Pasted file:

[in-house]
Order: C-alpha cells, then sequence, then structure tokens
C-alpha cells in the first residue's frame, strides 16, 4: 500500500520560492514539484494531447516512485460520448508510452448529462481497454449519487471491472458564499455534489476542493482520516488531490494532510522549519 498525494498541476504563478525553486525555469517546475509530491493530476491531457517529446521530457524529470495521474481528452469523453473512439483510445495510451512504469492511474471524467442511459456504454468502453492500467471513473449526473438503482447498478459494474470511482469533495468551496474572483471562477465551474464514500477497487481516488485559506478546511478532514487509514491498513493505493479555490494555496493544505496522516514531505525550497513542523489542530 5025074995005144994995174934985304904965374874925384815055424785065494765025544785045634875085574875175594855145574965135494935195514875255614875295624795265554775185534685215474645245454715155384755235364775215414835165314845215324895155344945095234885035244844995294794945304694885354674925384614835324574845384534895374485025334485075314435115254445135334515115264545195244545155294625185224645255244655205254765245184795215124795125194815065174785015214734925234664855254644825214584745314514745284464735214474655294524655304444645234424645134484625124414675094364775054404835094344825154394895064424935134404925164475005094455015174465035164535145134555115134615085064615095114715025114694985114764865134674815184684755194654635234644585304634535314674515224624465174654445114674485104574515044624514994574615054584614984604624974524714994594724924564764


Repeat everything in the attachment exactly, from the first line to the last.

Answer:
[in-house]
Order: C-alpha cells, then sequence, then structure tokens
C-alpha cells in the first residue's frame, strides 16, 4: 500500500520560492514539484494531447516512485460520448508510452448529462481497454449519487471491472458564499455534489476542493482520516488531490494532510522549519 498525494498541476504563478525553486525555469517546475509530491493530476491531457517529446521530457524529470495521474481528452469523453473512439483510445495510451512504469492511474471524467442511459456504454468502453492500467471513473449526473438503482447498478459494474470511482469533495468551496474572483471562477465551474464514500477497487481516488485559506478546511478532514487509514491498513493505493479555490494555496493544505496522516514531505525550497513542523489542530 5025074995005144994995174934985304904965374874925384815055424785065494765025544785045634875085574875175594855145574965135494935195514875255614875295624795265554775185534685215474645245454715155384755235364775215414835165314845215324895155344945095234885035244844995294794945304694885354674925384614835324574845384534895374485025334485075314435115254445135334515115264545195244545155294625185224645255244655205254765245184795215124795125194815065174785015214734925234664855254644825214584745314514745284464735214474655294524655304444645234424645134484625124414675094364775054404835094344825154394895064424935134404925164475005094455015174465035164535145134555115134615085064615095114715025114694985114764865134674815184684755194654635234644585304634535314674515224624465174654445114674485104574515044624514994574615054584614984604624974524714994594724924564764